CRÍTICAS BREVES / SHORT REVIEWS (11): VIC & FLOW SAW A BEAR
**** Masterpiece ***A Must see **Worth seeing * Has a redeeming facet ° Worthless
By Roger Koza
Although an animal is mentioned in the title and though Denis Côté’s most recent film, Bestiaire, is an extraordinaire essay on a zoo, the only animals to be seen in his new film are a couple of sea creatures at an aquarium.
Actually, Vic and Flo Saw a Bear is a dry study on the nature of man, an animal among others who is capable of shivering with a line of poetry and to find satisfaction in an act of revenge. Always interested in characters not quite assimilated into social order, here Côté chooses to tell in his own terms a love- detective story.
61-year-old Vic just came out from jail, she is not a free woman because she was sentenced for life, but she can serve her time in her own house. She chooses an old family house near some woods; a remarkably quiet place, at least apparently. Her uncle still lives there, a man with diabetes who cannot move or talk. His presence in the film seems insignificant, but it turns to be one of the many elements with which Côté builds his narration and portrait of human experience. After some days, Flo will come to visit her and possibly to stay with her too. She is younger and not quite a lesbian, because she has sex with men every once in a while. Vic is afraid Flo will leave her forever one day. No visitors ever arrive to that open-air prison except for the officer in charge of confirming Vic’s “progress,” and a 50-year-old woman with a gentle face. The human qualities of these characters represent the whole spectrum of our behaviors: kindness, understanding, brutality, perversion.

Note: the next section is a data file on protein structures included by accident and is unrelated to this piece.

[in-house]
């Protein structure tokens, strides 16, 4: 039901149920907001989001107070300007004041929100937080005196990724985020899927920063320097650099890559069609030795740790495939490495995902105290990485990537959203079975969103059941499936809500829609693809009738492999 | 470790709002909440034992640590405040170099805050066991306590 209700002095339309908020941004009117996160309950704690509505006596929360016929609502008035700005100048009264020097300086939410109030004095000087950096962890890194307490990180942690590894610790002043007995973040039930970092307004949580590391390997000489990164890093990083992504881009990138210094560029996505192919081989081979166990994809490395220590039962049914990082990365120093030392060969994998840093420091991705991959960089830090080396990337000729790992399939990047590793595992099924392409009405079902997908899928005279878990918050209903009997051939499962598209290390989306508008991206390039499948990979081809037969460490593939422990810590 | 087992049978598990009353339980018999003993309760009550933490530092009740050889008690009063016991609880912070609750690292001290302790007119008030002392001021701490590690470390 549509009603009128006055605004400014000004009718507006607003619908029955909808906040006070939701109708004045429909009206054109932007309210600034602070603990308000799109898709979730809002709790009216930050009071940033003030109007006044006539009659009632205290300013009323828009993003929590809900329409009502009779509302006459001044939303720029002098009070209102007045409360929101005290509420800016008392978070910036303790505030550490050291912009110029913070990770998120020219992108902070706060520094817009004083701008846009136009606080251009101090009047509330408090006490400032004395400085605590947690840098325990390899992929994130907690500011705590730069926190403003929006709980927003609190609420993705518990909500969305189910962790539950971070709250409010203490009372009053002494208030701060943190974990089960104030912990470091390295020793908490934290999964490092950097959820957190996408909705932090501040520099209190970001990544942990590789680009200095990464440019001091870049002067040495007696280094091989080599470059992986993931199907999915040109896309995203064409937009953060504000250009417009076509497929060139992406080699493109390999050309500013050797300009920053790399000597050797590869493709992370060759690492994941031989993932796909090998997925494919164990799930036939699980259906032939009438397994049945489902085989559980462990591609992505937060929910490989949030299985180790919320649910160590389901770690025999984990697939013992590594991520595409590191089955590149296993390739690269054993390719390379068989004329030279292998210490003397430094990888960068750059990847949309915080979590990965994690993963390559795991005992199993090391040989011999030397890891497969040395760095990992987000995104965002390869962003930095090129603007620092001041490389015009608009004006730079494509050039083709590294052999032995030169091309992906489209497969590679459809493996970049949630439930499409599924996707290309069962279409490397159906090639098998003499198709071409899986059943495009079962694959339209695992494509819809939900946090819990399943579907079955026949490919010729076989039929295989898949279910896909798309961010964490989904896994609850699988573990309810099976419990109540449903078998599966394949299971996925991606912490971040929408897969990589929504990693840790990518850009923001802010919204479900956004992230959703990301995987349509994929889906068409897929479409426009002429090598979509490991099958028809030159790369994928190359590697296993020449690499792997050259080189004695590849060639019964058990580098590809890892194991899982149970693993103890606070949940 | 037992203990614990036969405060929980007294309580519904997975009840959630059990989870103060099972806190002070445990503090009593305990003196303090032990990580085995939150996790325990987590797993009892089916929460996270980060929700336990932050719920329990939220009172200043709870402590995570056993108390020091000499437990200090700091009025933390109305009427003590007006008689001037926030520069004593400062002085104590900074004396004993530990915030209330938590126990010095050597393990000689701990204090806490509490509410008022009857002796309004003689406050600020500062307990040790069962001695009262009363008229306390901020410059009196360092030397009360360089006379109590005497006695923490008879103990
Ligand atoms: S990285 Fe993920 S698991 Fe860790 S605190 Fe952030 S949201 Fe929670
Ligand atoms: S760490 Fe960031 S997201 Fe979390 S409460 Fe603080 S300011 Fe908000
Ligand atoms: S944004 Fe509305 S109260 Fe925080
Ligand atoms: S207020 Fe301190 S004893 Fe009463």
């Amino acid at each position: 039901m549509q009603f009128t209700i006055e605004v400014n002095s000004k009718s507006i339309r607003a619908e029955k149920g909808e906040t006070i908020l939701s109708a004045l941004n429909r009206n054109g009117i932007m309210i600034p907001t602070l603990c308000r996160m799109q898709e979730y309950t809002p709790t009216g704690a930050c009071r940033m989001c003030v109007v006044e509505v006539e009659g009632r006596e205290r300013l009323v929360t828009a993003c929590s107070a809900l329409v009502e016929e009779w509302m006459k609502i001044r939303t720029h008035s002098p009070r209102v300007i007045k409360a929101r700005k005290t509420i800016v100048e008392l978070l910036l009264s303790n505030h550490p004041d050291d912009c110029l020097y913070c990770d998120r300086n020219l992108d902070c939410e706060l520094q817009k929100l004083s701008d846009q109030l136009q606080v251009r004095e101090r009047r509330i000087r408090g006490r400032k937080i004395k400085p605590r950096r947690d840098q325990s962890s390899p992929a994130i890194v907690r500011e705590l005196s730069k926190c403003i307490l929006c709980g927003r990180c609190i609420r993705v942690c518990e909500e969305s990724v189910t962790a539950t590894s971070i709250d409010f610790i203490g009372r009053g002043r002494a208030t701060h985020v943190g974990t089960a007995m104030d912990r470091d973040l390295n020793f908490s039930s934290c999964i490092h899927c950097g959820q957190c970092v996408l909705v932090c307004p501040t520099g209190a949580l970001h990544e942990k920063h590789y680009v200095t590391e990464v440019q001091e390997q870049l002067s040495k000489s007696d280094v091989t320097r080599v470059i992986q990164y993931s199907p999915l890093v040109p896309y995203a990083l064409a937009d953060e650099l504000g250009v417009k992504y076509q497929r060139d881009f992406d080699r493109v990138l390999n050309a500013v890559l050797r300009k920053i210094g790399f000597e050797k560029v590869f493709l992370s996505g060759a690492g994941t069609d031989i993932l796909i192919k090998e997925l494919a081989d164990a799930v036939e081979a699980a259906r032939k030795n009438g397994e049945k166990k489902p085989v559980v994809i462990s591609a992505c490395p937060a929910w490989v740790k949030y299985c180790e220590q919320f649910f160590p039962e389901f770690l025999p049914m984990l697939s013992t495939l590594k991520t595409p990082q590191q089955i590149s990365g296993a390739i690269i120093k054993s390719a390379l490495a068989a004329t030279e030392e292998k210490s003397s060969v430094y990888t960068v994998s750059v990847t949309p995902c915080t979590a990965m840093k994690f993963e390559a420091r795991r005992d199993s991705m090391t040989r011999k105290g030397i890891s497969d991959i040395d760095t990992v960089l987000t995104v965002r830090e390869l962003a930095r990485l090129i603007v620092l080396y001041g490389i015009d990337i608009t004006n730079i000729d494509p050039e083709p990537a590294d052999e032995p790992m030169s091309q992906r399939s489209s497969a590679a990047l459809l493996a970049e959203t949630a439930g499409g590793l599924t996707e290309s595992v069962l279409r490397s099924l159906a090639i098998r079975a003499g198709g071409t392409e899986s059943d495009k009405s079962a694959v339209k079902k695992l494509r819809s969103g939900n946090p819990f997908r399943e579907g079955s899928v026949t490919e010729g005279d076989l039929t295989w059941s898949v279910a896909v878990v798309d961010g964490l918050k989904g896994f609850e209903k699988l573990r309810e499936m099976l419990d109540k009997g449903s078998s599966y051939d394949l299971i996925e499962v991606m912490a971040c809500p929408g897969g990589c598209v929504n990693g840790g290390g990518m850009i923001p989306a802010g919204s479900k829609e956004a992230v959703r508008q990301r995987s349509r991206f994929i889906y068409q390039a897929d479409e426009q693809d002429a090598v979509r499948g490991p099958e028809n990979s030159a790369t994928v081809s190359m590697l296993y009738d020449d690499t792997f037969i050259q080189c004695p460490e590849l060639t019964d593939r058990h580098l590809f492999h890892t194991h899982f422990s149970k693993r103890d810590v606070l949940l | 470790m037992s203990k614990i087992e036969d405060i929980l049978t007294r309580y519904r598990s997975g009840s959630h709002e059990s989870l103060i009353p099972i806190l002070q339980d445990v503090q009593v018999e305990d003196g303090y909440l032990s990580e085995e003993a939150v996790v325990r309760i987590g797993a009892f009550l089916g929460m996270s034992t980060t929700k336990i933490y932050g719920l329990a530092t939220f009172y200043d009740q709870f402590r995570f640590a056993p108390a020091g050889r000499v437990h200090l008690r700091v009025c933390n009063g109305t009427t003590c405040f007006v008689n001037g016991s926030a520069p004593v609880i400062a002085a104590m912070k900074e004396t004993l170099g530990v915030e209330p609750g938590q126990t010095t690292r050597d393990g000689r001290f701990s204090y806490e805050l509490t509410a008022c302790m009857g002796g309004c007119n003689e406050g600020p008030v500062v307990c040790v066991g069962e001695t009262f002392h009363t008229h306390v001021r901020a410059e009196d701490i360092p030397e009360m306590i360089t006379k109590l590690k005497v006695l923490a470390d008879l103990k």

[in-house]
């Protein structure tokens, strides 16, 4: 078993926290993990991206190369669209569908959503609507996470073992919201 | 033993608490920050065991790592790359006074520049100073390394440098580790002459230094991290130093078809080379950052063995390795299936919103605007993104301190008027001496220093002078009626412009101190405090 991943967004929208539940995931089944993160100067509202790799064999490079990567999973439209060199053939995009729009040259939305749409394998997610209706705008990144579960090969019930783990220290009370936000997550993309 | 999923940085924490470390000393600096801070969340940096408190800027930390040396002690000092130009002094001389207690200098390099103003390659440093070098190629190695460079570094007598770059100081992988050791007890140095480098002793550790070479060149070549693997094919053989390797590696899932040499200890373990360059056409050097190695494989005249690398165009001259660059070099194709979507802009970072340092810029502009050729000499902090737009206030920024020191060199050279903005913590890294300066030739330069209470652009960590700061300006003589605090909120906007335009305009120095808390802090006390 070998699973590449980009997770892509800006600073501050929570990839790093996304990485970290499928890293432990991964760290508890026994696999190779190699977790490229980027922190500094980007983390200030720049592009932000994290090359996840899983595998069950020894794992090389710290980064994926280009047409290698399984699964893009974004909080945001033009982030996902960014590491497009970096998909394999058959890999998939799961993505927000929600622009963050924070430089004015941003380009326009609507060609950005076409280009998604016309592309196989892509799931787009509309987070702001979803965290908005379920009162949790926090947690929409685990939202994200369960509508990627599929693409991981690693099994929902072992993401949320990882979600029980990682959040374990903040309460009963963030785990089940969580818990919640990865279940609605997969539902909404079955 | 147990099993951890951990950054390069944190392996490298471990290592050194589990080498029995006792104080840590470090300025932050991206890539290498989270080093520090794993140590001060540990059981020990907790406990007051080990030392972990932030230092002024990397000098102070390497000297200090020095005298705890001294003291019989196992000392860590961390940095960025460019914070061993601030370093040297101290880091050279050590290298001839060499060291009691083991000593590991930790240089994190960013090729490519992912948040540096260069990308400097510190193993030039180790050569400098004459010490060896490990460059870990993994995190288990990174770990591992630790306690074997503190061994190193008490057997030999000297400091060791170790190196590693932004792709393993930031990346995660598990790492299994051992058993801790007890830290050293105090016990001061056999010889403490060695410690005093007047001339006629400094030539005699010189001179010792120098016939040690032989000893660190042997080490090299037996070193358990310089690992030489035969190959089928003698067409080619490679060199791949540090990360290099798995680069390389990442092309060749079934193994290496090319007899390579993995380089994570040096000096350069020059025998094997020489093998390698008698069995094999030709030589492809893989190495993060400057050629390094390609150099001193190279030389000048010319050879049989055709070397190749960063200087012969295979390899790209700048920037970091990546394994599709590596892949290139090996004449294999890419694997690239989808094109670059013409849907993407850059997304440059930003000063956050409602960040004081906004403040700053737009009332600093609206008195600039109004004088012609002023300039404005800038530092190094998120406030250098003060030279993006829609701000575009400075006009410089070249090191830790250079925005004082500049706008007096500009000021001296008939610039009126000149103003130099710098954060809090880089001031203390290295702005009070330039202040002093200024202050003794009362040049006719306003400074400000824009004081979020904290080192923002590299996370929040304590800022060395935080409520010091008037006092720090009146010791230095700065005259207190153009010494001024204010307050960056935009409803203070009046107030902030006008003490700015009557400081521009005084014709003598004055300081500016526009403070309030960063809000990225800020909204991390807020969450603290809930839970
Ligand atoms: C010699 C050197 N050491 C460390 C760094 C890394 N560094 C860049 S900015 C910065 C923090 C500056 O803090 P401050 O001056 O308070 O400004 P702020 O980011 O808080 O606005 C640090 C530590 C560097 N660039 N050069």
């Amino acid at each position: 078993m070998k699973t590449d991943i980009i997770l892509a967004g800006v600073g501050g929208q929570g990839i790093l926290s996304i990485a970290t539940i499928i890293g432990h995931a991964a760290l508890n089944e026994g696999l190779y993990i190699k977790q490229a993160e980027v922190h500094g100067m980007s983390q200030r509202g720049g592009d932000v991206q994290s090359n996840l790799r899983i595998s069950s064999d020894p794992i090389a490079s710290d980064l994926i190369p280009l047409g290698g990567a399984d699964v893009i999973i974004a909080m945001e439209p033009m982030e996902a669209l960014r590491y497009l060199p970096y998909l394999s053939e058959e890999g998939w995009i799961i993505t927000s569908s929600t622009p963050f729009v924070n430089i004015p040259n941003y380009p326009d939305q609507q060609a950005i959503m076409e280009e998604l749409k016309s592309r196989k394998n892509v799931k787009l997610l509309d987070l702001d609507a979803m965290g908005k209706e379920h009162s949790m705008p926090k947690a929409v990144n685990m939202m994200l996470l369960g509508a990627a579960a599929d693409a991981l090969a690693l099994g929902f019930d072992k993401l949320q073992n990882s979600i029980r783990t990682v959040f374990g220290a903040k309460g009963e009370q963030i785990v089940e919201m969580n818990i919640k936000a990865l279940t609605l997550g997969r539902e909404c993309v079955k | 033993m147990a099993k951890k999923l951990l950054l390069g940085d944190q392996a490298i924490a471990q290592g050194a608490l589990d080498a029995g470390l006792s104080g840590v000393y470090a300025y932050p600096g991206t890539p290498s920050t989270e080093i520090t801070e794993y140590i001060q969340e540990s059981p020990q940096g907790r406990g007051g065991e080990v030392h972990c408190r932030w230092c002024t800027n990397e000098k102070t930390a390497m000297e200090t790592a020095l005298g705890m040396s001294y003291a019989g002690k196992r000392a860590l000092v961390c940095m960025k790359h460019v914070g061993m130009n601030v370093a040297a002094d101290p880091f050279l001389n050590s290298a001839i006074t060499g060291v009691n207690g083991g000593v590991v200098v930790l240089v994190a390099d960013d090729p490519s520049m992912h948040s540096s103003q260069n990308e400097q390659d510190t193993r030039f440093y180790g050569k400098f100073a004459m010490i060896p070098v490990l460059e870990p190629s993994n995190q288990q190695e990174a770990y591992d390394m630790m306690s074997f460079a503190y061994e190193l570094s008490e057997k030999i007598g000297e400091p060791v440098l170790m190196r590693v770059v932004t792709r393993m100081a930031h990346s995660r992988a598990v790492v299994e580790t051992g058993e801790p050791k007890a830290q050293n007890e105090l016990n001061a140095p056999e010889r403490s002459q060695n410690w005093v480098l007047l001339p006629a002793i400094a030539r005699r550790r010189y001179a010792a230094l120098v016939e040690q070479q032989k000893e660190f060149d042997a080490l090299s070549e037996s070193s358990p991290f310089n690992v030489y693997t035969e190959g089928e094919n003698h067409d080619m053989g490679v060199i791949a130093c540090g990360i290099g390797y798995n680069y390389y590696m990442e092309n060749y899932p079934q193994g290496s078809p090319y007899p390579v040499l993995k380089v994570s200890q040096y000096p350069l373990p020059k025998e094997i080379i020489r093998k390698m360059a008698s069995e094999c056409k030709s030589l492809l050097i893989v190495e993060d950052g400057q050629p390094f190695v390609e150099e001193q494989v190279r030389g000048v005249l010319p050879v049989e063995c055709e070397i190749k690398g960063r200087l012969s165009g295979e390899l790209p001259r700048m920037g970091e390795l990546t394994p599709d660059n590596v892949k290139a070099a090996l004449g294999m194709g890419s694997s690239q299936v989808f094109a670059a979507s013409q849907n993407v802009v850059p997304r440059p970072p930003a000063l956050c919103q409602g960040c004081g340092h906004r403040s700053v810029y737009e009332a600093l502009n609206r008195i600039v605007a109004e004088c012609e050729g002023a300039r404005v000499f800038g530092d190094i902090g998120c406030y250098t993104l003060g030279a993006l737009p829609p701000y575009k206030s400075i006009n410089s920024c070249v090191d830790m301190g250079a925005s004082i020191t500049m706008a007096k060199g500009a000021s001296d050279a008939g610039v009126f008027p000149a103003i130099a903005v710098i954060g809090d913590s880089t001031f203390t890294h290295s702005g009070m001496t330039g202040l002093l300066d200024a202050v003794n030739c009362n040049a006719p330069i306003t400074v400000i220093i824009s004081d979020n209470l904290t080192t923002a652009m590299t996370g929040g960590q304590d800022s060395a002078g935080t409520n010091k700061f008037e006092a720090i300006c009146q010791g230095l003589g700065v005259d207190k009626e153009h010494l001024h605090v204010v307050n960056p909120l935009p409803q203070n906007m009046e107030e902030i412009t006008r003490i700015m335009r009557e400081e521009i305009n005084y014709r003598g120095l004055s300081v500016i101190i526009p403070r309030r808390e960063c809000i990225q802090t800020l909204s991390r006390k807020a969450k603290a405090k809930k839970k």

Côté’s clear filmic elegance is there to be seen in the only flashback of the film, used to indicate a feeling and an association of Vic while living a soothing experience, as well as in the great travelling shots opening several different scenes as well as the closing shot of the film; a more mainstream Côté, but as loyal as ever to his convictions and obsessions.
Roger Koza / Copyleft 2013
Traducción del español: Tiosha Borguez.